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Articles / 2008

Plan for new hospital facility shared
Community Memorial will help revitalize midtown, official says

Ventura County Star
Friday, 07/18/2008
By Tom Kisken

Community Memorial Hospital's $300 million plan to build a replacement facility over the next five years holds the key to a revitalized midtown Ventura, City Manager Rick Cole told business leaders Thursday.

"Failure is not an option with this project," Cole said at a Ventura Chamber of Commerce breakfast, noting the project is about more than healthcare. "This is about the future vision of what we want Ventura to be."

Gary Wilde, Community Memorial's CEO and president, told chamber members and others that the new hospital would sit directly behind the current facility, bordering Brent Street and Cabrillo Drive. It would be six stories and stand about 100 feet tall, about the same as the existing hospital.

The design is still conceptual and the look could change, Wilde said. The official government approval process won't start for several months, although the city participated in a community planning process for the project in April.

Hospital officials hope construction begins in two years and the new facility opens in 2013. As with similar construction across the state, the project is being driven by a state law requiring hospitals to meet new seismic standards in five years.

The old hospital would remain but wouldn't be used for in-patient or emergency services. Parts of the old structure could be leased as medical offices or to startup incubator businesses.

Much of Thursday's meeting centered on the role the hospital could play in bringing new businesses and a new look to midtown Ventura. Wilde said the project could include at least one city park, pedestrian-friendly corridors, two streets that would access the hospital off Main Street and a new 600-car parking structure.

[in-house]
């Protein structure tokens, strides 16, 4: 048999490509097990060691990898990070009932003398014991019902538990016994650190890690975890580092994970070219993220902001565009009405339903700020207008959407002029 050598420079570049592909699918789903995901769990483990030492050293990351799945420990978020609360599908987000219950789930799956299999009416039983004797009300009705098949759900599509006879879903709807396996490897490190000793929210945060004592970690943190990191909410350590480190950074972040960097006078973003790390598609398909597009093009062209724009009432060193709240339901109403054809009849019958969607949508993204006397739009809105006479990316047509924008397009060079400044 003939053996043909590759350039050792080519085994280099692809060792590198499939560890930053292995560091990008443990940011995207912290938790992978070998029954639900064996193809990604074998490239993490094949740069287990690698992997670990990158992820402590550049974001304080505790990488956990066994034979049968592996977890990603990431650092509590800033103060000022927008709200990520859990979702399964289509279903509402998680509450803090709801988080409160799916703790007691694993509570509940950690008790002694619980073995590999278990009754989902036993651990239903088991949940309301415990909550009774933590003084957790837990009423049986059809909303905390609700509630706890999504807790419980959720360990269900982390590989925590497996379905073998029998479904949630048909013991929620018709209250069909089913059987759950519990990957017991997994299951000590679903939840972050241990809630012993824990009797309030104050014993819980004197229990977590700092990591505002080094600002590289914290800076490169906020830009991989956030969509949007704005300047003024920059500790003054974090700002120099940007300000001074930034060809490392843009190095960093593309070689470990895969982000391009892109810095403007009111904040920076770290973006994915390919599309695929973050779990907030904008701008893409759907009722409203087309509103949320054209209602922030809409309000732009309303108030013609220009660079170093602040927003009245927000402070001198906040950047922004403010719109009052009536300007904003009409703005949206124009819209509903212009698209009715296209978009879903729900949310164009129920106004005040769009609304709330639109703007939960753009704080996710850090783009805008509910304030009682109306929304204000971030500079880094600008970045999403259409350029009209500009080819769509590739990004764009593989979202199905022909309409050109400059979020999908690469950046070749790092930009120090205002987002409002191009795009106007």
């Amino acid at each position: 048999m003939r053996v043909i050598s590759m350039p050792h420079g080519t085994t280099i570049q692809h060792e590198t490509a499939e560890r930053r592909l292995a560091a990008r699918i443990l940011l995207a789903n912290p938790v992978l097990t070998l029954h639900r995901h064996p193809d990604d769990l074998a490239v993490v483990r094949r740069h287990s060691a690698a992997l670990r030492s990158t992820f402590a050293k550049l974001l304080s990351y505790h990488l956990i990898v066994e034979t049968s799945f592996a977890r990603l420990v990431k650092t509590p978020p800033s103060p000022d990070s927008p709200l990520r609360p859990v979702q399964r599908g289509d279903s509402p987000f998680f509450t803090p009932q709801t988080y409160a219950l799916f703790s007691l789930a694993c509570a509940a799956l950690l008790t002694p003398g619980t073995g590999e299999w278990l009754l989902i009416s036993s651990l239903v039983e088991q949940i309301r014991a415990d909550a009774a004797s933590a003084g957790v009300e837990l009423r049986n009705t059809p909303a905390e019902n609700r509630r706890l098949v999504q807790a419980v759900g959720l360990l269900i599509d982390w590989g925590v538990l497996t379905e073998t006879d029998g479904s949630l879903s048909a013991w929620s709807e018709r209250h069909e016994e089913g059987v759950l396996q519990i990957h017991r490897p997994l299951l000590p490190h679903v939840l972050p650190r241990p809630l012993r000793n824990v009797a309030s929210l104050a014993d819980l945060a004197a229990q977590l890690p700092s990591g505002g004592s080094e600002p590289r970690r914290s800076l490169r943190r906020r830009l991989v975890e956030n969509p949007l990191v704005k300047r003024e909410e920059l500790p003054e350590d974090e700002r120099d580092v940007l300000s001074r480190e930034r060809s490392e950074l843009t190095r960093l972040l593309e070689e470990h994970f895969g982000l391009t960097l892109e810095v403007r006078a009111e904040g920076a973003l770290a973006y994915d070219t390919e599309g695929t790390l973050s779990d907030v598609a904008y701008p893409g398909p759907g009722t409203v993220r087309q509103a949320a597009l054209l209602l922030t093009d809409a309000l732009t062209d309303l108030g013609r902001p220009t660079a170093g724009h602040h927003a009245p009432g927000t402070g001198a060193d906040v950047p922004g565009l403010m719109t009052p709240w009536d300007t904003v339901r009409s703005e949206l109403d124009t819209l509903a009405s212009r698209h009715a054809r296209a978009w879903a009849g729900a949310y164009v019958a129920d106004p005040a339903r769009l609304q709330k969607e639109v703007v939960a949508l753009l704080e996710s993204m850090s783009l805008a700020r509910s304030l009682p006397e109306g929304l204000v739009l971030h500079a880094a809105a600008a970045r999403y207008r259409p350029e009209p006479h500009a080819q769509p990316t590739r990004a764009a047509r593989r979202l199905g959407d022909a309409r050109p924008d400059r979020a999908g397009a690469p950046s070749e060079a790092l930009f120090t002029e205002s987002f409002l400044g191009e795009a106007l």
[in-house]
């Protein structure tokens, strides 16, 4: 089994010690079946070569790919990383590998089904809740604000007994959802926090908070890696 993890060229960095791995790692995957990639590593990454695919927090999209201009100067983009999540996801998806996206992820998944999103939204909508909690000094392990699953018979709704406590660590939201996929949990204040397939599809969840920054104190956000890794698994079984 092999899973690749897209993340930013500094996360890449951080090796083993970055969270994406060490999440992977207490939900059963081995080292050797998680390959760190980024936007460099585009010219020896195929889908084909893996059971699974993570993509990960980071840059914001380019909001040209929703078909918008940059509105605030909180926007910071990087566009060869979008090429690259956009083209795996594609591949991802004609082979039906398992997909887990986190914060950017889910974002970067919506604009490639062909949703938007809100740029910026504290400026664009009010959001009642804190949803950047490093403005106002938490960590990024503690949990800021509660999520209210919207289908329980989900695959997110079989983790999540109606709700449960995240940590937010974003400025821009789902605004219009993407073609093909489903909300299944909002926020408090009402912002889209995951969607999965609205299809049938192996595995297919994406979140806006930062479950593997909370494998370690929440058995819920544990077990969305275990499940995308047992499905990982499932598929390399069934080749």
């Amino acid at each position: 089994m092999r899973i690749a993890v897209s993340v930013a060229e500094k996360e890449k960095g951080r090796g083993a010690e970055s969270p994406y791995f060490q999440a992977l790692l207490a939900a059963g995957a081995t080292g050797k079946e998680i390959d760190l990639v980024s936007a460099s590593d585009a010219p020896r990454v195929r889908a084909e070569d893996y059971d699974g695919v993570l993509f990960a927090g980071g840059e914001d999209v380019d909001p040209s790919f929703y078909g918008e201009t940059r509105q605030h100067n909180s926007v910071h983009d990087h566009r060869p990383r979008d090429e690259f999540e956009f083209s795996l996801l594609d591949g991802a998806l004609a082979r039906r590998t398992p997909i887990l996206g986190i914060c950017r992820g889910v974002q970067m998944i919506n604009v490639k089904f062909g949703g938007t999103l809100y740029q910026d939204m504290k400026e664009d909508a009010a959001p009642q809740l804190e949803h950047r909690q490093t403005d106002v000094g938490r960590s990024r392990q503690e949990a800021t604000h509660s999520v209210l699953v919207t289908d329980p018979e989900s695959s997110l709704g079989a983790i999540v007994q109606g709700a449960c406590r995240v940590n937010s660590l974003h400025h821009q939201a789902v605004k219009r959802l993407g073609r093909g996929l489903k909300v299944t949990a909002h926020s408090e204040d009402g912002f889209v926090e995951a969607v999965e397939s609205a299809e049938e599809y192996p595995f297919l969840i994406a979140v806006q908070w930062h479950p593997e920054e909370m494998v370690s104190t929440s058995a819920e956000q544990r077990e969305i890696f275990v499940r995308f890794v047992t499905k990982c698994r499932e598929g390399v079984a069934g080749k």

He said the project could attract new business that might bring new two- and three-story buildings along Main Street. The buildings might be shared by retailers, medical businesses and even condominiums.

The community planning process held earlier this year brought suggestions of angled parking on Main and roundabout traffic circles designed to ease congestion.

In explaining the importance of the project, Cole cited the city's inability many years ago to bring a state university to Ventura and failed efforts to redevelop midtown. He said the city can't afford another failure and needs a success similar to the transformation of downtown Main Street.

"It's a downtown that has come back from the dead," he said. "Downtown shows we can succeed."

The hospital project's significance is also reflected by healthcare's rank as the second-largest source of high-value, high-wage jobs in Ventura, Cole said.

Wilde said the plans include private patient rooms and an emergency room four times the size of the current one. There would be larger surgical suites and more critical-care beds.

The $300 million price tag includes all associated costs and equipment, as well as state-mandated retrofitting at Community Memorial's sister hospital, Ojai Valley Community Hospital.

Wilde said most of the money would be borrowed through bonds, but he's also counting on donations and existing revenues. He said the financing will be very tight.

"This is what keeps me up at night," he said.